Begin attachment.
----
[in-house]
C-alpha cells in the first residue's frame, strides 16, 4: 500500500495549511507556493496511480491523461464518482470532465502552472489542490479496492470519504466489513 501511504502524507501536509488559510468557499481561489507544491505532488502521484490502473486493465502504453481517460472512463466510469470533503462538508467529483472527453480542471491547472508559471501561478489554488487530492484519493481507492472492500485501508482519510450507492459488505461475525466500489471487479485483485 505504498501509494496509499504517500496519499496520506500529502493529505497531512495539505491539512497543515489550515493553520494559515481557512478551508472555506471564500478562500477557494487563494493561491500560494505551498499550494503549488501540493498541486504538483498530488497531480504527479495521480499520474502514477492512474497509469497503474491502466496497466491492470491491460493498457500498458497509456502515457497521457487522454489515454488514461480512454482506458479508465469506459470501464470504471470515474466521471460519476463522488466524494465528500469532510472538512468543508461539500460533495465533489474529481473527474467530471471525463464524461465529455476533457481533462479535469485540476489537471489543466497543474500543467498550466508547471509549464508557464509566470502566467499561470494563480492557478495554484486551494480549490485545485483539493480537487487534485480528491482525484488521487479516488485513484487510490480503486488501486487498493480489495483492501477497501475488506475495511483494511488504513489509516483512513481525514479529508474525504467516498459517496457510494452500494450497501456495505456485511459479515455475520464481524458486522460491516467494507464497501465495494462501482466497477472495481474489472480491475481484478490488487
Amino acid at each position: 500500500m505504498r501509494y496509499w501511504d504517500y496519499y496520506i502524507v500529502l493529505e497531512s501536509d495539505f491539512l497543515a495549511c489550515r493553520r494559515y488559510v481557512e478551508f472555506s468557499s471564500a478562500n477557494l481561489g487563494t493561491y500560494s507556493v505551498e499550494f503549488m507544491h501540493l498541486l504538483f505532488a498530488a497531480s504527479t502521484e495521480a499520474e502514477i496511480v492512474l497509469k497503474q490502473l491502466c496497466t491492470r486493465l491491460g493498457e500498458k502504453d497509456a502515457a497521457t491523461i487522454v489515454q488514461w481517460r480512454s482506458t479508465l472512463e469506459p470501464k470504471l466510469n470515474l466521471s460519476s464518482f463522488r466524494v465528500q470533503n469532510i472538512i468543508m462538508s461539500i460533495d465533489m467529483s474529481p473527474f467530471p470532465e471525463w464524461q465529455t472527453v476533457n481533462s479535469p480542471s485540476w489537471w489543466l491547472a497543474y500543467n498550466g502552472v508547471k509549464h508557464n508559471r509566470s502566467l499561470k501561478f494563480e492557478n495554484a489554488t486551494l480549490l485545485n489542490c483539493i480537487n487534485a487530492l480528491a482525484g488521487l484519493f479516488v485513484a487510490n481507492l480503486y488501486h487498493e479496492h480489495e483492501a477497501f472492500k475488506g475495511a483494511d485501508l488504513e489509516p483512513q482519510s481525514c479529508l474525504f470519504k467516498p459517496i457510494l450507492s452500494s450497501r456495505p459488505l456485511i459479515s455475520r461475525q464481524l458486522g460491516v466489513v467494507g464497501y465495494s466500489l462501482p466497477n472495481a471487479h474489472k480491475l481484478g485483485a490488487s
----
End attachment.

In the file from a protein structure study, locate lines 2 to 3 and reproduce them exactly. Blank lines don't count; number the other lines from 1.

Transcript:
C-alpha cells in the first residue's frame, strides 16, 4: 500500500495549511507556493496511480491523461464518482470532465502552472489542490479496492470519504466489513 501511504502524507501536509488559510468557499481561489507544491505532488502521484490502473486493465502504453481517460472512463466510469470533503462538508467529483472527453480542471491547472508559471501561478489554488487530492484519493481507492472492500485501508482519510450507492459488505461475525466500489471487479485483485 505504498501509494496509499504517500496519499496520506500529502493529505497531512495539505491539512497543515489550515493553520494559515481557512478551508472555506471564500478562500477557494487563494493561491500560494505551498499550494503549488501540493498541486504538483498530488497531480504527479495521480499520474502514477492512474497509469497503474491502466496497466491492470491491460493498457500498458497509456502515457497521457487522454489515454488514461480512454482506458479508465469506459470501464470504471470515474466521471460519476463522488466524494465528500469532510472538512468543508461539500460533495465533489474529481473527474467530471471525463464524461465529455476533457481533462479535469485540476489537471489543466497543474500543467498550466508547471509549464508557464509566470502566467499561470494563480492557478495554484486551494480549490485545485483539493480537487487534485480528491482525484488521487479516488485513484487510490480503486488501486487498493480489495483492501477497501475488506475495511483494511488504513489509516483512513481525514479529508474525504467516498459517496457510494452500494450497501456495505456485511459479515455475520464481524458486522460491516467494507464497501465495494462501482466497477472495481474489472480491475481484478490488487
Amino acid at each position: 500500500m505504498r501509494y496509499w501511504d504517500y496519499y496520506i502524507v500529502l493529505e497531512s501536509d495539505f491539512l497543515a495549511c489550515r493553520r494559515y488559510v481557512e478551508f472555506s468557499s471564500a478562500n477557494l481561489g487563494t493561491y500560494s507556493v505551498e499550494f503549488m507544491h501540493l498541486l504538483f505532488a498530488a497531480s504527479t502521484e495521480a499520474e502514477i496511480v492512474l497509469k497503474q490502473l491502466c496497466t491492470r486493465l491491460g493498457e500498458k502504453d497509456a502515457a497521457t491523461i487522454v489515454q488514461w481517460r480512454s482506458t479508465l472512463e469506459p470501464k470504471l466510469n470515474l466521471s460519476s464518482f463522488r466524494v465528500q470533503n469532510i472538512i468543508m462538508s461539500i460533495d465533489m467529483s474529481p473527474f467530471p470532465e471525463w464524461q465529455t472527453v476533457n481533462s479535469p480542471s485540476w489537471w489543466l491547472a497543474y500543467n498550466g502552472v508547471k509549464h508557464n508559471r509566470s502566467l499561470k501561478f494563480e492557478n495554484a489554488t486551494l480549490l485545485n489542490c483539493i480537487n487534485a487530492l480528491a482525484g488521487l484519493f479516488v485513484a487510490n481507492l480503486y488501486h487498493e479496492h480489495e483492501a477497501f472492500k475488506g475495511a483494511d485501508l488504513e489509516p483512513q482519510s481525514c479529508l474525504f470519504k467516498p459517496i457510494l450507492s452500494s450497501r456495505p459488505l456485511i459479515s455475520r461475525q464481524l458486522g460491516v466489513v467494507g464497501y465495494s466500489l462501482p466497477n472495481a471487479h474489472k480491475l481484478g485483485a490488487s